Future Treasures: Last Year by Robert Charles Wilson

Future Treasures: Last Year by Robert Charles Wilson

last-year-robert-charles-wilson-smallRobert Charles Wilson won the Hugo Award for Spin; he’s also the recipient of the Philip K. Dick Award, the Aurora Award, and the John W. Campbell Award. His novels Darwinia (1998) and Blind Lake (2003) were also Hugo nominees. His recent novels include The Chronoliths (2001), Julian Comstoc (2009), and Burning Paradise (2013).

His newest, Last Year, is “an alternative history novel, a time travel novel, and a whodunit all in one” (Booklist). It’s available in hardcover from Tor next week.

Two events made September 1st a memorable day for Jesse Cullum. First, he lost a pair of Oakley sunglasses. Second, he saved the life of President Ulysses S. Grant.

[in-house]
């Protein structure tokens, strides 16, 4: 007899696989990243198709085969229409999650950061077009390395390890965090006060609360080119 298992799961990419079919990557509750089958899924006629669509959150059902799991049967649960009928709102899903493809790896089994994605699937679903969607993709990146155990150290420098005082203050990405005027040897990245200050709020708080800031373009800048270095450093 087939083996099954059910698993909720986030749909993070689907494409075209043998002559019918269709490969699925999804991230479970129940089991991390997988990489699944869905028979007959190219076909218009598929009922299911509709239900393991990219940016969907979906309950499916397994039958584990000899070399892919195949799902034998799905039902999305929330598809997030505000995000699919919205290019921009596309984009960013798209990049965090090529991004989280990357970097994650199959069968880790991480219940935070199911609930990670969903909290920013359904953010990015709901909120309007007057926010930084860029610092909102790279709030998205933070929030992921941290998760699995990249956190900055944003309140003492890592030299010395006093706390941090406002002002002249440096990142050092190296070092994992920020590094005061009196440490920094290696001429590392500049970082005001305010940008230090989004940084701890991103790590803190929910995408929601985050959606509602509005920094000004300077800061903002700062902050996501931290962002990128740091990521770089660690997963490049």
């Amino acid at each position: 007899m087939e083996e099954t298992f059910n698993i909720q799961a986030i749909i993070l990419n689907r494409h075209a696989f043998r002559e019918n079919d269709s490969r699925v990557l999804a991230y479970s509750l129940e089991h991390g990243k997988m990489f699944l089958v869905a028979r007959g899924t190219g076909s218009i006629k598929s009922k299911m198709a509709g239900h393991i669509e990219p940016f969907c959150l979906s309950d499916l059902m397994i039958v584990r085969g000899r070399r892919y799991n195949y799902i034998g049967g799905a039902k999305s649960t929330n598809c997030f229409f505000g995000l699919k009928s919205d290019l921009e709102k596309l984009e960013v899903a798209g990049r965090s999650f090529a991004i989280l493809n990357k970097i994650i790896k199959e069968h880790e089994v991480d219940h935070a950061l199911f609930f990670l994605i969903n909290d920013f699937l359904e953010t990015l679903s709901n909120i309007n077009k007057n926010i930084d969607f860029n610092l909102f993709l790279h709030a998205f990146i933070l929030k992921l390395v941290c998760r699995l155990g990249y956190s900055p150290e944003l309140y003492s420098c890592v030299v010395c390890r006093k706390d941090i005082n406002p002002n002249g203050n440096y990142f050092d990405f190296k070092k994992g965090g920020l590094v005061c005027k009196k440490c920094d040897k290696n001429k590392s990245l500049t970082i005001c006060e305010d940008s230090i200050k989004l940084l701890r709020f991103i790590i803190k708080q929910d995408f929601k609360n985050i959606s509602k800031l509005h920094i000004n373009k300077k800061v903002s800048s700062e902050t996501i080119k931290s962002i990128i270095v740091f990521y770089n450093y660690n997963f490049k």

In the near future of Robert Charles Wilson’s Last Year, the technology exists to open doorways into the past — but not our past, not exactly. Each “past” is effectively an alternate world, identical to ours but only up to the date on which we access it. And a given “past” can only be reached once. After a passageway is open, it’s the only road to that particular past; once closed, it can’t be reopened.

A passageway has been opened to a version of late 19th-century Ohio. It’s been in operation for most of a decade, but it’s no secret, on either side of time. A small city has grown up around it to entertain visitors from our time, and many locals earn a good living catering to them. But like all such operations, it has a shelf life; as the “natives” become more sophisticated, their version of the “past” grows less attractive as a destination.

Jesse Cullum is a native. And he knows the passageway will be closing soon. He’s fallen in love with a woman from our time, and he means to follow her back — no matter whose secrets he has to expose in order to do it.

Last Year will be published by Tor Books on December 6, 2016. It is 351 pages, priced at $27.99 in hardcover, and $14.99 for the digital version. The cover was designed by Michael Graziolo.

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